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Lease Obligations Under IFRS 16 - A Step-by-Step Guide

Apr 10, 2024
5 min read
IFRS 16 - Leases

Companies generally use leasing arrangements as a means of obtaining assets. Consequently, IFRS 16 requires the majority of leased assets and the associated obligations to be recognised in the financial statements. This is a significant change from the previous standard, IAS 17 Leases, which was criticised for allowing 'off balance sheet' financing.

While IFRS 16 has benefits for the users of financial statements in terms of transparency and comparability, it has had a significant impact on the most commonly used financial ratios, such as:
• Gearing, because debt has increased
• Asset turnover, because assets have increased
• Profit margin ratios, because rent expenses are removed and replaced with depreciation and finance costs.

This in turn affects the way in which users interpret and analyse the financial statements. For example, banks often impose loan covenants when making loans to companies. These covenants may need renegotiating if applying IFRS 16 causes a company's liabilities to increase significantly.

CPA Uganda April Intake

Initial Measurement of Lease Liability (IFRS 16)

The lease liability is initially measured at the present value of lease payments not paid at the commencement date, discounted at the interest rate implicit in the lease (or the lessee's incremental borrowing rate if not readily determinable)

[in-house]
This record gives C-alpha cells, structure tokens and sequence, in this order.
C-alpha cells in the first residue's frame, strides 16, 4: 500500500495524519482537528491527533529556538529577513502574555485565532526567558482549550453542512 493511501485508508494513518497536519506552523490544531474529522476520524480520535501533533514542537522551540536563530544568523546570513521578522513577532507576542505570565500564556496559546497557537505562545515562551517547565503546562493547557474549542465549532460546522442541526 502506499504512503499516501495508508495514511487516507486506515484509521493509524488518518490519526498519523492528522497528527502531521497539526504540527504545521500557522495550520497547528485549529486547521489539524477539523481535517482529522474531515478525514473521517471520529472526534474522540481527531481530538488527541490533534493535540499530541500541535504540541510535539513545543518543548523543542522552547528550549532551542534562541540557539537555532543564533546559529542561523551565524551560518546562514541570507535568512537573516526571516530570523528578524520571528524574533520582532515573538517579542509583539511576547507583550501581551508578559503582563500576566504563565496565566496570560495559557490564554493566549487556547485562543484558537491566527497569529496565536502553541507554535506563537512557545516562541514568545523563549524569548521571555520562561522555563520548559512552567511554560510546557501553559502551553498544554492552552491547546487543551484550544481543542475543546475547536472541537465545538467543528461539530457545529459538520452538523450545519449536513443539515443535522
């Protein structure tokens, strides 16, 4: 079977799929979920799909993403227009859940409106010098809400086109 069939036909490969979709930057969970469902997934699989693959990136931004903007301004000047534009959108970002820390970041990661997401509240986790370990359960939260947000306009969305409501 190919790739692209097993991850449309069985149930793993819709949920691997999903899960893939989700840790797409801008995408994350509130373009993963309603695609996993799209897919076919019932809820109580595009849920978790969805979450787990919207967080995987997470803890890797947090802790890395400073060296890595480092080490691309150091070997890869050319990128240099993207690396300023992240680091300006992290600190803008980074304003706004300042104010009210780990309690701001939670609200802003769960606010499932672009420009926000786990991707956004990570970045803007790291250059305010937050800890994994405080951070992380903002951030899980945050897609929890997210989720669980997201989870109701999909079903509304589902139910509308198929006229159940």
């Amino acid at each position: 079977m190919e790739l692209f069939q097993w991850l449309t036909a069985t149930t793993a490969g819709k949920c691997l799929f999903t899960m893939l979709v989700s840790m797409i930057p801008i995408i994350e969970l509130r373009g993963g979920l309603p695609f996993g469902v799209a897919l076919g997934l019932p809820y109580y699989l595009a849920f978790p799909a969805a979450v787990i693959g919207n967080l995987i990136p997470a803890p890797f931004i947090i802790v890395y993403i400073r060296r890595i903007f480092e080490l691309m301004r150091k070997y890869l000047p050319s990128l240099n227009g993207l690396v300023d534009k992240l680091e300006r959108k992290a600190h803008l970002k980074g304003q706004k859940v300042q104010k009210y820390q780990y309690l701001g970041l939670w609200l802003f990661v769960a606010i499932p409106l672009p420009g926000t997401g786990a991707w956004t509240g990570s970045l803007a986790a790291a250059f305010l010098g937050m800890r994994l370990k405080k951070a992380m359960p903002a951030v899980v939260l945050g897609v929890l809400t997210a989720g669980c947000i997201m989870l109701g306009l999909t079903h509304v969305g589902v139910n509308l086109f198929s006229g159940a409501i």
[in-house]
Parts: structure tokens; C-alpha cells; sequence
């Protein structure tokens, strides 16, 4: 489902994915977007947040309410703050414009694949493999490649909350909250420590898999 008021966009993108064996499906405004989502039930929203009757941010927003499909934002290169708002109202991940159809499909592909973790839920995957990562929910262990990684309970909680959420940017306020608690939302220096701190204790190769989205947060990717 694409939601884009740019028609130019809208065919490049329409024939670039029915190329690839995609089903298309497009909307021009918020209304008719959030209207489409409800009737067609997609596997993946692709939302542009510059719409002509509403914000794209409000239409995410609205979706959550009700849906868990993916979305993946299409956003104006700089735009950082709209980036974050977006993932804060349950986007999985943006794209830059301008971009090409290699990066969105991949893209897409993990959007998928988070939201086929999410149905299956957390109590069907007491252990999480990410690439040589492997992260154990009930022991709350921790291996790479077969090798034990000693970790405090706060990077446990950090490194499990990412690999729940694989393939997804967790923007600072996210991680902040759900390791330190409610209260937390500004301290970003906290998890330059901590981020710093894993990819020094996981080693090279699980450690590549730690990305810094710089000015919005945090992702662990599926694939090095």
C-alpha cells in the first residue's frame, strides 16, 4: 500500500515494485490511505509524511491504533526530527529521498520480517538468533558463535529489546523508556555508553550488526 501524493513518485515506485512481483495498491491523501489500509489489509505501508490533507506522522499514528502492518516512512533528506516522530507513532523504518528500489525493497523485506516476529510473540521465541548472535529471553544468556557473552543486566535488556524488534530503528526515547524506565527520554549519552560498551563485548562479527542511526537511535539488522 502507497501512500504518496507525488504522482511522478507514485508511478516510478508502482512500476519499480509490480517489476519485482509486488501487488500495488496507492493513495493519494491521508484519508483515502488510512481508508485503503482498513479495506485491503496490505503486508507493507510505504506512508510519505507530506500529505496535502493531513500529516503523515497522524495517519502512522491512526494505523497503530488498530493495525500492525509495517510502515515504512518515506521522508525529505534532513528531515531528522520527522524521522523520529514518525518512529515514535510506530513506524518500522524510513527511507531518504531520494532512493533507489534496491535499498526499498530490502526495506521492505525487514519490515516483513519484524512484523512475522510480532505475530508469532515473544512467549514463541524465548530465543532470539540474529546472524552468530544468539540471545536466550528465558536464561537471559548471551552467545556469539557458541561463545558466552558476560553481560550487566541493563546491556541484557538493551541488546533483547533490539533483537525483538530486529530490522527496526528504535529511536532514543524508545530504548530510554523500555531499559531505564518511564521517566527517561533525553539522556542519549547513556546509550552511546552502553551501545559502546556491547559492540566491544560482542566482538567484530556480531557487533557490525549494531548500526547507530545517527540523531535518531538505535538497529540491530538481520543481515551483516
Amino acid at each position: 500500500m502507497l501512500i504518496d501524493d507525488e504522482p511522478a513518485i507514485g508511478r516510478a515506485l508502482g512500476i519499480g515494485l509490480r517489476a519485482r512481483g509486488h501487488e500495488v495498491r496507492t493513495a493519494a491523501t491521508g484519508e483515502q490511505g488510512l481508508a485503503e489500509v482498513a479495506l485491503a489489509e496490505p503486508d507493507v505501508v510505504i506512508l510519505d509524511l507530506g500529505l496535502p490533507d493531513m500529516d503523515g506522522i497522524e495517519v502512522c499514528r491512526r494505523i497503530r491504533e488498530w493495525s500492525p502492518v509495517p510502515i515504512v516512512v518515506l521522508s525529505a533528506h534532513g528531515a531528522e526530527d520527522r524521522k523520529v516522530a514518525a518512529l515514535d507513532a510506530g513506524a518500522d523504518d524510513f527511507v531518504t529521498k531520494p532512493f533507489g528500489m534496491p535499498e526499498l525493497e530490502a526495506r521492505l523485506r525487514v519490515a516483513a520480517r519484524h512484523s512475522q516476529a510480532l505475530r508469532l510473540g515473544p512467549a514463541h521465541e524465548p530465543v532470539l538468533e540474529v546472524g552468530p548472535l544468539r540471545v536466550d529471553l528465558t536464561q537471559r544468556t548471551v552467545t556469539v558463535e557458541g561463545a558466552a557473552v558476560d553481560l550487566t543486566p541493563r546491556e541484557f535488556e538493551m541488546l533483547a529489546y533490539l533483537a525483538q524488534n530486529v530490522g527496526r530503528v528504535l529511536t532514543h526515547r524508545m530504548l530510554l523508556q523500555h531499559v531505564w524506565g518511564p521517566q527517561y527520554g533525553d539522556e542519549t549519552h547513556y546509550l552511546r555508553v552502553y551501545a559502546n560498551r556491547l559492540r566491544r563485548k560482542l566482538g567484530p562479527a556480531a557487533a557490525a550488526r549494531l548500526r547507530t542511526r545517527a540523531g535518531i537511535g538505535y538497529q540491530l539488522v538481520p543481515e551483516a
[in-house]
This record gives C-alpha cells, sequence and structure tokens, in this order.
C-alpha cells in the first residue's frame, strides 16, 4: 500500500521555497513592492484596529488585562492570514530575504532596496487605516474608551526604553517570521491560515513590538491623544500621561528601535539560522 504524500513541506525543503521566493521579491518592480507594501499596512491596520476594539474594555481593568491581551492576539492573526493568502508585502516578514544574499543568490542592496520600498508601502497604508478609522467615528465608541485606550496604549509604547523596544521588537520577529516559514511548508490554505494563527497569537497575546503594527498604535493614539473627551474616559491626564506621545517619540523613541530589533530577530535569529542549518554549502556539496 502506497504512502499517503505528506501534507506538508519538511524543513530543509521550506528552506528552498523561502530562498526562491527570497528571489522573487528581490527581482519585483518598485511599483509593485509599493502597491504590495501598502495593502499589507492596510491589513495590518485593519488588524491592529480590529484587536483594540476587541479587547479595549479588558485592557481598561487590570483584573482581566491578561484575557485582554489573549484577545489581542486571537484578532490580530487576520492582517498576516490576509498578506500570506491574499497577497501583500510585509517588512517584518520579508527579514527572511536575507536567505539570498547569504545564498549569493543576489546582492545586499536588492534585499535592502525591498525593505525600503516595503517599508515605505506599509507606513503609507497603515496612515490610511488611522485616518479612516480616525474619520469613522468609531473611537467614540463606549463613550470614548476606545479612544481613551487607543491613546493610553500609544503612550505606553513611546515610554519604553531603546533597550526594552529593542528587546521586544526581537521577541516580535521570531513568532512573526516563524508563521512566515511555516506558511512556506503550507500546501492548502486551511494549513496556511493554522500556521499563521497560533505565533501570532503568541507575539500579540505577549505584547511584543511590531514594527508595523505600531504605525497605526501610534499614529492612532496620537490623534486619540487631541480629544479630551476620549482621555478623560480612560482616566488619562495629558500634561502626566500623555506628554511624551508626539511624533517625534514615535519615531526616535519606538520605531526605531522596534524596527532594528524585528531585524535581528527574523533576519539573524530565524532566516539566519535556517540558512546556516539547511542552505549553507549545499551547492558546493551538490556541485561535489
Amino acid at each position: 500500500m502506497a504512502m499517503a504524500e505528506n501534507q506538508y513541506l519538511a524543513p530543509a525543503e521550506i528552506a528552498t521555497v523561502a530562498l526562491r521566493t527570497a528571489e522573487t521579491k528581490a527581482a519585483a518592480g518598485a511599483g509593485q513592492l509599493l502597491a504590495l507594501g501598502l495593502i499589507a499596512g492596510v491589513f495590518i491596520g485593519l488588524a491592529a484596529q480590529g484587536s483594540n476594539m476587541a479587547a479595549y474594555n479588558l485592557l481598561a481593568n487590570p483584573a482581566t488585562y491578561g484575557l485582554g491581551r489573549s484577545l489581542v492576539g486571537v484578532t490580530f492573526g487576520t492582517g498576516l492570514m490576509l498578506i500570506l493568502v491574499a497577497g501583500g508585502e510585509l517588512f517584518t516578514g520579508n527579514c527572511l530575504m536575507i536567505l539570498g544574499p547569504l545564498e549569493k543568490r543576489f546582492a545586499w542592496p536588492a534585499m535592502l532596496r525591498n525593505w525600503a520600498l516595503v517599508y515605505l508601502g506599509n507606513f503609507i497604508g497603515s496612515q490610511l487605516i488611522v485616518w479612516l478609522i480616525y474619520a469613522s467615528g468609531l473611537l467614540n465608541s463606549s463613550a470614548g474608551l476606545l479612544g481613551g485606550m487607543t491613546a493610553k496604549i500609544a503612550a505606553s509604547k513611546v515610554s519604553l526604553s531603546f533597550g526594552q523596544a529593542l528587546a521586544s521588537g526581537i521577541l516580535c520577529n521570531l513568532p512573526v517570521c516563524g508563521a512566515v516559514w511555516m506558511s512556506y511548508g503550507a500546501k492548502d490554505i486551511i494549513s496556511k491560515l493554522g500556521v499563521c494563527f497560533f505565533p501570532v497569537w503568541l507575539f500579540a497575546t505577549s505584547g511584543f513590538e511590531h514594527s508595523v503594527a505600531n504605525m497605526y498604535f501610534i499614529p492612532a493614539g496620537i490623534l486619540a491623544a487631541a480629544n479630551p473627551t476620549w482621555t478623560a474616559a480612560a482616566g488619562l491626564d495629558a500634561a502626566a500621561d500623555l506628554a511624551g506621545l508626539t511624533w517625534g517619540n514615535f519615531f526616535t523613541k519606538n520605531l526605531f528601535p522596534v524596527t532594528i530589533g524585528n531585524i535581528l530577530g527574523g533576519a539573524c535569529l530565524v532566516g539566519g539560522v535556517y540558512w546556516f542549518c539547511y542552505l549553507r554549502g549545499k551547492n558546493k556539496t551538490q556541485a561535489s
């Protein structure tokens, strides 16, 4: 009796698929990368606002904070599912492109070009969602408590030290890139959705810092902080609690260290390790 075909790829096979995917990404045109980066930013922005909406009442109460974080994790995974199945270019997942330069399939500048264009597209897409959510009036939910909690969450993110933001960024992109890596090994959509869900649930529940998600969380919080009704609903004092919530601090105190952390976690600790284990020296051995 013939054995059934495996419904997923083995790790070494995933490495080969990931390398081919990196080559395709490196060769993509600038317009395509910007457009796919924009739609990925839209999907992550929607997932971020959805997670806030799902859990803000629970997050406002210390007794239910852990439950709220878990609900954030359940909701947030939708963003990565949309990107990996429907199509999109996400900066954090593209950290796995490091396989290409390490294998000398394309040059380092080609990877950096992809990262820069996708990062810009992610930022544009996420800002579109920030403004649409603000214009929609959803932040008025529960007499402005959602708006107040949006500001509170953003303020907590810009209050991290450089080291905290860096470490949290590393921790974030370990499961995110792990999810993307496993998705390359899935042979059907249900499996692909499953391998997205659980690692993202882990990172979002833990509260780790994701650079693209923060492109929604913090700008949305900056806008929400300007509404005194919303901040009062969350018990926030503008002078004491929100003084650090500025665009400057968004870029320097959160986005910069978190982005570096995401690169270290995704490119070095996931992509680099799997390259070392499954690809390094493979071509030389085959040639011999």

In this case, the borrowing rate is the rate to borrow over a similar term, with similar security, to obtain an asset of similar value in a similar economic environment.


The lease liability cash flows to be discounted include the following;

  • Fixed payments

  • Variable payments that depend on an index (e.g. CPI) or rate (e.g. market rent)

  • Amounts expected to be payable under residual value guarantees (e.g. where a  lessee guarantees to the lessor that an asset will be worth a specified amount at the end of the lease)

  • Purchase options (if reasonably certain to be exercised).


Other variable payments (e.g. payments that arise due to level of use of the asset) are accounted for as period costs in profit or loss as incurred.


Subsequent Measurement of Lease Liability (IFRS 16)

The lease liability is subsequently measured by;

  • Increasing it by interest on the lease liability

  • Reducing it by lease payments made.

CPA Uganda April Intake 2024

A company enters into a 4-year lease commencing on 1 January 2023 (and intends to use the asset for 4 years). The terms are 4 payments of UGX50 million, commencing on 1 January 2023, and annually thereafter. The interest rate implicit in the lease is 7.5% and the present value of lease payments not paid at 1 January 2023 (i.e. 3 payments of UGX50 million) discounted 'at that rate is UGX130,026,000.


Legal costs to set up the lease incurred by the company were UGX402,000.



Show the lease liability from 1 January 2023 to 31 December 2026



CPA Innocent Mugisha is a Professor of Finance and Accounting with over 10 years experience in teaching Accounting and Finance related courses including Financial Accounting both at University and Professional level. His qualifications are: PhD (candidate), MBA(Finance), CPA(U), FCCA, CIPS, CTA and BCOM (Accounting). Innocent has also published various books on most topics in Accounting and Finance for Business and Professional Studies.

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